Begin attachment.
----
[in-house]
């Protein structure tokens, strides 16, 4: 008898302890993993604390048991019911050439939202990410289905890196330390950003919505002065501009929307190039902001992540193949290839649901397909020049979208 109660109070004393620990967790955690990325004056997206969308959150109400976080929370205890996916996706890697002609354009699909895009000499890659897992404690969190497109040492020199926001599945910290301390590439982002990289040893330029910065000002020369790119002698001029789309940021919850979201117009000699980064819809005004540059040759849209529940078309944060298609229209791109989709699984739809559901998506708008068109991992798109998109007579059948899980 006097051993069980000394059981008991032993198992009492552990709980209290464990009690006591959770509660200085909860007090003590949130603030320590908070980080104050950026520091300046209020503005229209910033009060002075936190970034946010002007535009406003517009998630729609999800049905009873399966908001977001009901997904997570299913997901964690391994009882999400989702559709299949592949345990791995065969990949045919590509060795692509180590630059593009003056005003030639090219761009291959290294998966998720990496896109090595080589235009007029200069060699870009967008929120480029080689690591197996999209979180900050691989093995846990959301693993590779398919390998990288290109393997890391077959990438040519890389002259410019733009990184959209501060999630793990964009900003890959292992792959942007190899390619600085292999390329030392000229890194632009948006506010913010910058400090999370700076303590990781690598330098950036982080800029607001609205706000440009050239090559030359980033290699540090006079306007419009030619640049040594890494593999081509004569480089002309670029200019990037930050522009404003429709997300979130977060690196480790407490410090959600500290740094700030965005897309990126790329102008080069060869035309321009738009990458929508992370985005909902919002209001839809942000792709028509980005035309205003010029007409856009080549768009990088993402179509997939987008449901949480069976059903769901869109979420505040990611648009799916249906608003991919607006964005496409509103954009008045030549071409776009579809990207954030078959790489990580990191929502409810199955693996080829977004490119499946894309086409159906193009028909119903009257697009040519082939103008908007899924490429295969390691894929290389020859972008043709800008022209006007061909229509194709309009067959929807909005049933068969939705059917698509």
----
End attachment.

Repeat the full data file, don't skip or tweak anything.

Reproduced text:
[in-house]
């Protein structure tokens, strides 16, 4: 008898302890993993604390048991019911050439939202990410289905890196330390950003919505002065501009929307190039902001992540193949290839649901397909020049979208 109660109070004393620990967790955690990325004056997206969308959150109400976080929370205890996916996706890697002609354009699909895009000499890659897992404690969190497109040492020199926001599945910290301390590439982002990289040893330029910065000002020369790119002698001029789309940021919850979201117009000699980064819809005004540059040759849209529940078309944060298609229209791109989709699984739809559901998506708008068109991992798109998109007579059948899980 006097051993069980000394059981008991032993198992009492552990709980209290464990009690006591959770509660200085909860007090003590949130603030320590908070980080104050950026520091300046209020503005229209910033009060002075936190970034946010002007535009406003517009998630729609999800049905009873399966908001977001009901997904997570299913997901964690391994009882999400989702559709299949592949345990791995065969990949045919590509060795692509180590630059593009003056005003030639090219761009291959290294998966998720990496896109090595080589235009007029200069060699870009967008929120480029080689690591197996999209979180900050691989093995846990959301693993590779398919390998990288290109393997890391077959990438040519890389002259410019733009990184959209501060999630793990964009900003890959292992792959942007190899390619600085292999390329030392000229890194632009948006506010913010910058400090999370700076303590990781690598330098950036982080800029607001609205706000440009050239090559030359980033290699540090006079306007419009030619640049040594890494593999081509004569480089002309670029200019990037930050522009404003429709997300979130977060690196480790407490410090959600500290740094700030965005897309990126790329102008080069060869035309321009738009990458929508992370985005909902919002209001839809942000792709028509980005035309205003010029007409856009080549768009990088993402179509997939987008449901949480069976059903769901869109979420505040990611648009799916249906608003991919607006964005496409509103954009008045030549071409776009579809990207954030078959790489990580990191929502409810199955693996080829977004490119499946894309086409159906193009028909119903009257697009040519082939103008908007899924490429295969390691894929290389020859972008043709800008022209006007061909229509194709309009067959929807909005049933068969939705059917698509």